I rarely do reviews of any type on this blog, and rarer still (perhaps never?), review Broadway plays (although, here’s one for an off-broadway show from 10 years ago). However, I wanted to get on the record that the limited run (scheduled to close at the end of June) of the drama All the Way, starring Bryan Cranston, is a great show to see, if: (1) You’ve become a big fan of Bryan Cranston via Breaking Bad and would like to see him do something that, while impressive and intense, is totally devoid of any hint of Walter White. (2) Are a hopeless political-history wonk who regrets not being able to see Ralph Bellamy play FDR or Frank Langella as Nixon. (While he’s great, Cranston is no Bellamy or Langella, sorry to say.) Or, (3) wonder if there was ever a real President who wielded DC power like that portrayed by Kevin Spacey’s Frank Underwood (House of Cards).
The play is closer in plot structure and focus, even subject, to the film Lincoln than the Broadway bio-plays that made it to the films that I linked to above: Sunrise at Campobello or Frost/Nixon. The focus is the back-story drama that led up to enactment of the 1964 Civil Rights Act on July 2 of that year. Whether it is great acting, staging or writing, I’ll leave up to the pros. I will only say it is, for those who enjoy such things, three-hours of world-class Washington wonkishness.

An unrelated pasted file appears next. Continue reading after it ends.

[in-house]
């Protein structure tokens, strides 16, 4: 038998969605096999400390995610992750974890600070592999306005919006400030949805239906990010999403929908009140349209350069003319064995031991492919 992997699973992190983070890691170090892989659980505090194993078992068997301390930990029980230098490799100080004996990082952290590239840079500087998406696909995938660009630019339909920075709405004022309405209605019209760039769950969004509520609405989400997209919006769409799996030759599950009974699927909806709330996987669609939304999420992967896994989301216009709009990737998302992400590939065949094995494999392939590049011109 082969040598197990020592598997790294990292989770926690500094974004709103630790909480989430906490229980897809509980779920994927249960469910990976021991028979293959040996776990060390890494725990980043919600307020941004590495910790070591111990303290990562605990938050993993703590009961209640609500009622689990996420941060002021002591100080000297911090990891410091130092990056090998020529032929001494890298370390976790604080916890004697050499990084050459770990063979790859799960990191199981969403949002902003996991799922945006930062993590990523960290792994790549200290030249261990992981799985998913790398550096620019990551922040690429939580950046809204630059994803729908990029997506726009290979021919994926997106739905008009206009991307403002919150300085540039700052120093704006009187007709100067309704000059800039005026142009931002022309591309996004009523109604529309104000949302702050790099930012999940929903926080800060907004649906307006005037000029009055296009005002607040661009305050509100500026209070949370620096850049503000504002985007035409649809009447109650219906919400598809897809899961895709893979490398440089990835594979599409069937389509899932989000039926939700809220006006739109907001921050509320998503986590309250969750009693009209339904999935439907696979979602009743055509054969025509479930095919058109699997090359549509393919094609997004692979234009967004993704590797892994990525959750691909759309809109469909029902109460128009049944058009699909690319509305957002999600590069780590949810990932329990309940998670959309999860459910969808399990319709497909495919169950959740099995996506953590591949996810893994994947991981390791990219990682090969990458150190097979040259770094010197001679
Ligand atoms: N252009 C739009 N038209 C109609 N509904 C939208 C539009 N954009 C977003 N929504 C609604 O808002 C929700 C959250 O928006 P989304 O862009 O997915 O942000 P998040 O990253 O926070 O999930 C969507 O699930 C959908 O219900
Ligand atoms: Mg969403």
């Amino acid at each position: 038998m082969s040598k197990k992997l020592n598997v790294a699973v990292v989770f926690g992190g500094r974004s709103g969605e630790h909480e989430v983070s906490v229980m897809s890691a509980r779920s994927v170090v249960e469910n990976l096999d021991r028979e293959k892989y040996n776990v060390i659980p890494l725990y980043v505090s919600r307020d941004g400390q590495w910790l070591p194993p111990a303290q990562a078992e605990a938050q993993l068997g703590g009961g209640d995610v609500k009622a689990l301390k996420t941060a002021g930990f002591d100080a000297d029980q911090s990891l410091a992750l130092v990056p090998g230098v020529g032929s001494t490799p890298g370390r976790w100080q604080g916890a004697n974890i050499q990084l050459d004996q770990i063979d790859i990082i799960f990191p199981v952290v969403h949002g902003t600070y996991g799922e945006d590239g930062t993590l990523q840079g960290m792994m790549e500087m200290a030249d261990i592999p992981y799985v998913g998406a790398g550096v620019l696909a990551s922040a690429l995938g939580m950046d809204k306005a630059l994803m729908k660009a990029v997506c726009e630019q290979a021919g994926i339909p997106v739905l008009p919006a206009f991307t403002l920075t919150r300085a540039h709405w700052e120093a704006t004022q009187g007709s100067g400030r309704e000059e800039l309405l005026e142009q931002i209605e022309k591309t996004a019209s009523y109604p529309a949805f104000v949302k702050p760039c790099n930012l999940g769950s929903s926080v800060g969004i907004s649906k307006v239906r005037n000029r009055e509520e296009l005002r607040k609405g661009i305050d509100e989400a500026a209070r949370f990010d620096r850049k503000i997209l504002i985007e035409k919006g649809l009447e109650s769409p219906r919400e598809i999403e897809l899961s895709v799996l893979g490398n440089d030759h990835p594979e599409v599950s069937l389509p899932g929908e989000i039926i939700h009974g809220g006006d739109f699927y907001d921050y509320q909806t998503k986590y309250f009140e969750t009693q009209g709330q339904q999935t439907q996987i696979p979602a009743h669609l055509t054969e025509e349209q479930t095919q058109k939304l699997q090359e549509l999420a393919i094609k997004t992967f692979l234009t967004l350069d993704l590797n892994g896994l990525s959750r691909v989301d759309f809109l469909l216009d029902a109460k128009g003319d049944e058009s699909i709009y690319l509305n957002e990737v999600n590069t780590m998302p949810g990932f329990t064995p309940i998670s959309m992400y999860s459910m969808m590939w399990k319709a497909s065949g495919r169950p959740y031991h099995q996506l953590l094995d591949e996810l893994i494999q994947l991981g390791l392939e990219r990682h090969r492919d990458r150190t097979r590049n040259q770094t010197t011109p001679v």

While Cranston’s accent will, at times, grate on the ears of Southerners, especially Texans, in the audience, his portrayal of LBJ is impressive. Despite being his first Broadway show, he carries the lead with ease — or, not exactly ease perhaps, as he seems to be shouting at people most of the play.
(Sidenote: Writing this made me think of one of the more strangely-titled films I’ve ever seen that involves the power-plays of a U.S. President (in this film’s case, Andrew Jackson), The Gorgeous Hussy, starring Joan Crawford. If you can find a streaming source, it’s worth a look to see a 1936 House of Cards.)